Tuesday, July 23, 2013

Are Charter Schools Effective? {Guest Post}

I'm pleased to welcome Ann Davis as my guest today to share her experiences with charter schools.

Are Charters the New Way?

In Wales, Wisconsin, a sixteen-year-old student wakes at 9:30 am and is on Skype by 10 am to speak with a non-profit in Thailand about his current research project on South Asian human trafficking.  In San Mateo, California a seven-year-old works with two partners to build a paper propeller using the math and science skills she learned in class that day.  An at-risk twelve-year-old in Washington DC attends a middle school that runs from 7:30 am to 5 pm with class sizes of 10 students.  All of these students that I described attend charter schools throughout the United States.

As a student that attended a conventional public school in the suburbs of Milwaukee, Wisconsin, I have become extremely curious of the charter-school-transformation taking place in the U.S.  I have volunteered and taught at various charter schools in New Orleans, Louisiana, which boasts the highest percentage of charter schools within a public school district (over 85%).  Additionally I have visited many types of charters across the nation.  Charter schools differ from public and private schools in many ways, but like many schools, you can find that some are developing future leaders, while others are holding back future generations.

So What is a Charter School Anyways?

Charter schools are similar to traditional public schools in many ways.  Charter schools are a type of public school, and like public schools they are non-sectarian and cannot discriminate on any basis.  Additionally they receive public money but are subject to less rules and regulations than traditional public schools.  However, in order to consistently receive public money, charters must produce certain results, often measured through test scores. 

Because charter schools have fewer guidelines than traditional public schools, it’s common to see these schools possessing a unique school culture or developing new learning models.  For example KIPP, one of the largest charter networks serving low-income students, has acquired a culture of “no excuses” with a focus on character development.  KM Global, a charter school in Wales, Wisconsin, which focuses on global leadership and innovation, follows an experiential learning model in which students hold internships during the school day, which they later apply to classroom discussion and learning.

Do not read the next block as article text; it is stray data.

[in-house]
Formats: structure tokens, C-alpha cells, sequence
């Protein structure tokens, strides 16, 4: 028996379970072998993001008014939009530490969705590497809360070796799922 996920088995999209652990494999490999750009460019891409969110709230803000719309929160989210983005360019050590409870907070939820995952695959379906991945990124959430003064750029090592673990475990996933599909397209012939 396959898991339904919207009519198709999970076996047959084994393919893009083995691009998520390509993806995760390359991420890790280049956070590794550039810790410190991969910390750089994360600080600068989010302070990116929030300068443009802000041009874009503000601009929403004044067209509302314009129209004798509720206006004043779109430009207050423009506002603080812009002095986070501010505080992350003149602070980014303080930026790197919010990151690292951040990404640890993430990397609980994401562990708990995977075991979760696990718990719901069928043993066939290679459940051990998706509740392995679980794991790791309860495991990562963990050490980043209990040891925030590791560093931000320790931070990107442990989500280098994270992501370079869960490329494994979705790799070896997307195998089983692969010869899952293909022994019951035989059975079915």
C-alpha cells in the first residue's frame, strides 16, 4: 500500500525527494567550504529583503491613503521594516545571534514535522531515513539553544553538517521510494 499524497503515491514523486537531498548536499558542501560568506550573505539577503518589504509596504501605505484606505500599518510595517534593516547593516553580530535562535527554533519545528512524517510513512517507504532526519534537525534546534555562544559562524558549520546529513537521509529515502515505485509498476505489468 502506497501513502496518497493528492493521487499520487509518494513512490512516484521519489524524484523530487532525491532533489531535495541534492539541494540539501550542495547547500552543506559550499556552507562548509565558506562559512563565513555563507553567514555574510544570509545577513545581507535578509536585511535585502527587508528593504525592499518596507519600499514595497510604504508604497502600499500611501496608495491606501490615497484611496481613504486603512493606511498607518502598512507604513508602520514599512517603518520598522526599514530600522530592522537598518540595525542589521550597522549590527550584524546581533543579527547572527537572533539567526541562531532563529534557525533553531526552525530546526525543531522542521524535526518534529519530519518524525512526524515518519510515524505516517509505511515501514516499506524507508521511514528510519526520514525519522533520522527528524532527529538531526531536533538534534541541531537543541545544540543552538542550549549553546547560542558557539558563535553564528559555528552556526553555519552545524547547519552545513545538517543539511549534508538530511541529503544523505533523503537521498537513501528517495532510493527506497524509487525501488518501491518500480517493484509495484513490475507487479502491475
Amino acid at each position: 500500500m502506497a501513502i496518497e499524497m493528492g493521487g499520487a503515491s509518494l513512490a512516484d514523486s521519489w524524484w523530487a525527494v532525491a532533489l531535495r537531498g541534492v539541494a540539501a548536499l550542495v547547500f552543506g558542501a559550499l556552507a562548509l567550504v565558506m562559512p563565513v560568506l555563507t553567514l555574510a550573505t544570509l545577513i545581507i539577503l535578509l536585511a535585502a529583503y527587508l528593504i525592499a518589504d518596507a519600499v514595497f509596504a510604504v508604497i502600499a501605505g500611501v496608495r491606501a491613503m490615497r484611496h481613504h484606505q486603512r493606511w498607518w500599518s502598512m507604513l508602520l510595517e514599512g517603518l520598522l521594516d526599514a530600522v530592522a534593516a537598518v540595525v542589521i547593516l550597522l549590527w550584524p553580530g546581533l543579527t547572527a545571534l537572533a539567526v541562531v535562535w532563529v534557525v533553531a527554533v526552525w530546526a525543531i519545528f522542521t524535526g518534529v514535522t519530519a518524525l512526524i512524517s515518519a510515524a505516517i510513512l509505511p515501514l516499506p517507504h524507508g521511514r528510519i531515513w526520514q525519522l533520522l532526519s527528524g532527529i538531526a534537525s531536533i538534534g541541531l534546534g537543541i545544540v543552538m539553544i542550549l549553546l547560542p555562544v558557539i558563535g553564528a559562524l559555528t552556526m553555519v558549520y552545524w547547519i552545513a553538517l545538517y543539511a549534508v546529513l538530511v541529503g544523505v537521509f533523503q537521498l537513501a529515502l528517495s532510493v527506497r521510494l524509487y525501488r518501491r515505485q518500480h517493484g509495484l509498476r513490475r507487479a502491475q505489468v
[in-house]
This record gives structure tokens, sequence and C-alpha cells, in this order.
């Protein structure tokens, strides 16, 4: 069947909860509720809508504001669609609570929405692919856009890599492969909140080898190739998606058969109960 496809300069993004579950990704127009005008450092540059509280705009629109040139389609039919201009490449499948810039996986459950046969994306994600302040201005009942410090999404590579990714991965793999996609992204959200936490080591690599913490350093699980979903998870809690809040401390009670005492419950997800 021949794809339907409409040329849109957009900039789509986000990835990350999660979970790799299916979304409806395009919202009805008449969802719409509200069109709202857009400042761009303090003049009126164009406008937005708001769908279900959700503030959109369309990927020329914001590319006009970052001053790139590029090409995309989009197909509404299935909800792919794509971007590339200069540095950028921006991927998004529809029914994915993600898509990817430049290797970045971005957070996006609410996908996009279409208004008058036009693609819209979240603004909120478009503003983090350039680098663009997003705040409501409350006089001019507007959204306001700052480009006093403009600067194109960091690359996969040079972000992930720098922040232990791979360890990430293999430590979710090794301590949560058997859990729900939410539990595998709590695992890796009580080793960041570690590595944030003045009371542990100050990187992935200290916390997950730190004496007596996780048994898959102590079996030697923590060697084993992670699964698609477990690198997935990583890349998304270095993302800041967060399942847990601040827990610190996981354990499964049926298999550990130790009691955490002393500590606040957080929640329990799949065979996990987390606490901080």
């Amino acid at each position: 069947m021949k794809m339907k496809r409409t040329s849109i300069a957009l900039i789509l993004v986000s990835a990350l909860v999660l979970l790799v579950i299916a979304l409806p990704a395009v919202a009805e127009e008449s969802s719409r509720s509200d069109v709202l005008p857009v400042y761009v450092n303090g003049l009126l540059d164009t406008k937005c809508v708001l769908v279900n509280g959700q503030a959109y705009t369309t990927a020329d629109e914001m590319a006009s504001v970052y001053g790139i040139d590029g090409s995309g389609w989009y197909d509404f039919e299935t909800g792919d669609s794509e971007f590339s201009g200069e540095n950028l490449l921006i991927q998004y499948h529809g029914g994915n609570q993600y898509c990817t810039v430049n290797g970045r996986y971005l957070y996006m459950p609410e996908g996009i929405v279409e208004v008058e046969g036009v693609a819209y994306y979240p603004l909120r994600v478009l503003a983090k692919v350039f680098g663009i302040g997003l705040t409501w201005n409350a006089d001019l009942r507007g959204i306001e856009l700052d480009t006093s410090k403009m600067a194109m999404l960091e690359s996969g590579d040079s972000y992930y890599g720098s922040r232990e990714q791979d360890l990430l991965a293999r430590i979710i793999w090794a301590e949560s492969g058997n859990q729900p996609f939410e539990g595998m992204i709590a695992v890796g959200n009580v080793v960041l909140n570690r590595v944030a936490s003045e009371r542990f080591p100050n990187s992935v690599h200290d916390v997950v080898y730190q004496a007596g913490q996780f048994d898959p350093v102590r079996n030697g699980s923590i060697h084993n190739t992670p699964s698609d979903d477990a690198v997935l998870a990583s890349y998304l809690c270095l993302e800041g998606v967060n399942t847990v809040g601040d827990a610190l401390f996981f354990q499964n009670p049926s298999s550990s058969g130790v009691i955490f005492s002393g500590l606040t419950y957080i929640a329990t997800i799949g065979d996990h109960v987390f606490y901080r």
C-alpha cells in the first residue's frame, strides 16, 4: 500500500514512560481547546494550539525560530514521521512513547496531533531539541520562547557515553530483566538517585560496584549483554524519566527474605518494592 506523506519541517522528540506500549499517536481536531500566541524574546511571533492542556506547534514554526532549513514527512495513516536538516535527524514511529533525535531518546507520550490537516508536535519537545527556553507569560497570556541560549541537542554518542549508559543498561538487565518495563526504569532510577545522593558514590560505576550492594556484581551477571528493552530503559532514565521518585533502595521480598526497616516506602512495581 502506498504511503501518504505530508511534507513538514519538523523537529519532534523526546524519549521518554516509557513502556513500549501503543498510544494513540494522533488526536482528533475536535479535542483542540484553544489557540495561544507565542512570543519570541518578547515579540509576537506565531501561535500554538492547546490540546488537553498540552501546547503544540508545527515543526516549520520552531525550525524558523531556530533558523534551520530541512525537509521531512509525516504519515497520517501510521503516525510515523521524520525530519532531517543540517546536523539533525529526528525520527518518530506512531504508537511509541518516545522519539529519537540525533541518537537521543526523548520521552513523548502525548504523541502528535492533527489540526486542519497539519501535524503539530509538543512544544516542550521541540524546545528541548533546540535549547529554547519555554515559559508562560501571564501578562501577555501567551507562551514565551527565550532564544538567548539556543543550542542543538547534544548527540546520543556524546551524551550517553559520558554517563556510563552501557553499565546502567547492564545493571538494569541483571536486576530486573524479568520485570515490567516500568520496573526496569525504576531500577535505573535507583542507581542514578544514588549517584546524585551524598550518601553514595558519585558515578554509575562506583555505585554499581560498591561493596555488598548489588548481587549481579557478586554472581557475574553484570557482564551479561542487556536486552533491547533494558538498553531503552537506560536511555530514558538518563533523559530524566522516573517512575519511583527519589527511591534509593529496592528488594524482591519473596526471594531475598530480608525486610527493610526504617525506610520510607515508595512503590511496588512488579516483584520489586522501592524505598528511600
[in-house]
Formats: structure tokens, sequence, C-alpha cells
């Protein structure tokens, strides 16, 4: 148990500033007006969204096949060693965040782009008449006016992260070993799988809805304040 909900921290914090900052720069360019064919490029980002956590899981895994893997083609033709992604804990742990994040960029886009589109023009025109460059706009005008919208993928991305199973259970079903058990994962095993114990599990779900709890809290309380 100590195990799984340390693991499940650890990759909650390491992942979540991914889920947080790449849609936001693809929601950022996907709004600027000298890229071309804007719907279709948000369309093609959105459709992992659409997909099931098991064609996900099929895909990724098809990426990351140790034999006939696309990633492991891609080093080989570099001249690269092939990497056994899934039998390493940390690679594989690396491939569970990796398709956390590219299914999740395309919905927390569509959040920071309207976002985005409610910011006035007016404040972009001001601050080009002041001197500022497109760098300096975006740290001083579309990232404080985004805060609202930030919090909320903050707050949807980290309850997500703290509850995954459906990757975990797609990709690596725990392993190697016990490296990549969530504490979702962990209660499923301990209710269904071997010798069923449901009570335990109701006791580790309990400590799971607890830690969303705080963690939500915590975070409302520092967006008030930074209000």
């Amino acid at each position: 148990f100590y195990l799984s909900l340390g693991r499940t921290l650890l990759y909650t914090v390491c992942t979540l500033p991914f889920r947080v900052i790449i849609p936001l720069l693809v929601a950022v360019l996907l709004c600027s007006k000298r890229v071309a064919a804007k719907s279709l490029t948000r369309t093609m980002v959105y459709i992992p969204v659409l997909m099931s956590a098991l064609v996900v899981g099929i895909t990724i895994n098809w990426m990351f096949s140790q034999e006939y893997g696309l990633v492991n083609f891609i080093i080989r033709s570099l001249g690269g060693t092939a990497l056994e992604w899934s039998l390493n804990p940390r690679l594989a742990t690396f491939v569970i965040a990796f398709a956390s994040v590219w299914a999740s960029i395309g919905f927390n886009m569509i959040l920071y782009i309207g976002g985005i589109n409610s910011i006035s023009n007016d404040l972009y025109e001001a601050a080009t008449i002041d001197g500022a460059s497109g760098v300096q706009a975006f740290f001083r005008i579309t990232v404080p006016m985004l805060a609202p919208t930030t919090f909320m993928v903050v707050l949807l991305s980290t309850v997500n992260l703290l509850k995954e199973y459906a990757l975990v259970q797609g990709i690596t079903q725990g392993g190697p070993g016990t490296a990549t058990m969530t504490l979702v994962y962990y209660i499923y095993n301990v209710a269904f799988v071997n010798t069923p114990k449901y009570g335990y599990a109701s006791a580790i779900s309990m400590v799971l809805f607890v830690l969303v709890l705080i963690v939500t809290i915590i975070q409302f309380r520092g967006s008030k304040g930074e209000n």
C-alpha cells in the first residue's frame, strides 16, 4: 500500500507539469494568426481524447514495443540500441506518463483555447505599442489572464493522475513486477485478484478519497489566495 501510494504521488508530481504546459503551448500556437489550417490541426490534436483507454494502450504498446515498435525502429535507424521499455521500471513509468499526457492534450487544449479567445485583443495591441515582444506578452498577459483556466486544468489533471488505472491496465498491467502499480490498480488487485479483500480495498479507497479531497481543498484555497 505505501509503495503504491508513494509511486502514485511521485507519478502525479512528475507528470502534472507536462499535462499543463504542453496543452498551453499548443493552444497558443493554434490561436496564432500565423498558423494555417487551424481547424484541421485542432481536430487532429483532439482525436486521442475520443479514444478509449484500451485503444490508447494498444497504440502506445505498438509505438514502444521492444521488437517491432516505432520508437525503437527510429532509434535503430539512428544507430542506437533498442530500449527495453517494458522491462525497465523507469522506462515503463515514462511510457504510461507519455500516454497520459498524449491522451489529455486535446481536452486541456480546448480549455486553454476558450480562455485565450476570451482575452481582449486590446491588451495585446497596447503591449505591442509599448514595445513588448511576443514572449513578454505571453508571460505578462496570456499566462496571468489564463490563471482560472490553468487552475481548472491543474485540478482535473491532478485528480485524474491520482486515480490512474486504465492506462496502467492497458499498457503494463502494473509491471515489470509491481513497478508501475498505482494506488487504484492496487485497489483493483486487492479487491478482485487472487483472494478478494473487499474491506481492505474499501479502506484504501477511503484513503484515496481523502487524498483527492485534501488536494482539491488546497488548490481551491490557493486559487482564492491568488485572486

So Charter Schools are Basically Amazing?

There are upsides and downsides to this new model of education.  Not all charters are perfect, and it’s the loose regulations of charters that can cause either successful innovation, or, as I’ve sometimes seen, a no-learning environment. 

The positive aspects of a charter are directly related to their fewer rules.  Because charters have more freedom than traditional schools, their hiring process, curriculum and school management system is determined by the administration and individual teachers.  Some popular charter curriculums include STEM (Science, Technology, Math and Engineering), a curriculum that focuses on hands-on learning in science and math.  Montessori education, which focuses on child independence and mixed-aged classrooms, is also very popular among charter schools. 

In addition to changes in curriculum and management structure, there are not as many rules in place for staff salary.  A teacher can potentially make more money at a charter compared to a traditional charter in the same district.  In New Orleans, I have heard of teachers in their third year of teaching making over $70,000 annually!

Unfortunately few guidelines not only foster innovation, but also cause corruption.  Although charter schools are designated as non-profit organizations, they still have the ability to decide how their money is spent.  With fewer rules, charter schools can more easily cheat the system, and hurt children in the process.  For example, a friend of mine worked at a newly opened charter school in Memphis, Tennessee.  At the beginning of the school year, two school leaders embezzled funds and with no money to pay their staff, the teachers were paid on credit until February, when the credit ran out.  Needless to say, the school shut down. 

Positive or negative, the charter school movement is sweeping across the nation.  Charters have the ability to allow for more options of new and innovative learning methods.  However, it is also extremely important that the loose regulations that charters hold are not overstepped.

Ann Davis is a public school teacher in New Orleans, LA and also works for Haystack EDU, a website that provides jobs, resources and other opportunities to educators around the nation.



4 comments:

  1. Interesting. I have always wanted to know a little bit more about the Charter School movement. Thanks for the guest post!
    Kids Math Teacher

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  2. Awesome insight into charter schools. I'll admit that I didn't know much about them until now. Thanks!

    Jennifer
    Mrs. Laffin's Laughings

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  3. I work in a charter school in NC. There are more restrictions here than in other states. However we still have the chance to be innovative and go with practices that research proves are effective. I work longer school hours (7:30-4 and these are the student's hours also). It is challenging. We typically make less than the state teachers because charter schools are funded with less money. I have been with my school for almost 8 years and I could not imagine being anywhere else.

    Crystal Shepherd
    lucytumnus@gmail.com
    Lamppost in a STEM classroom

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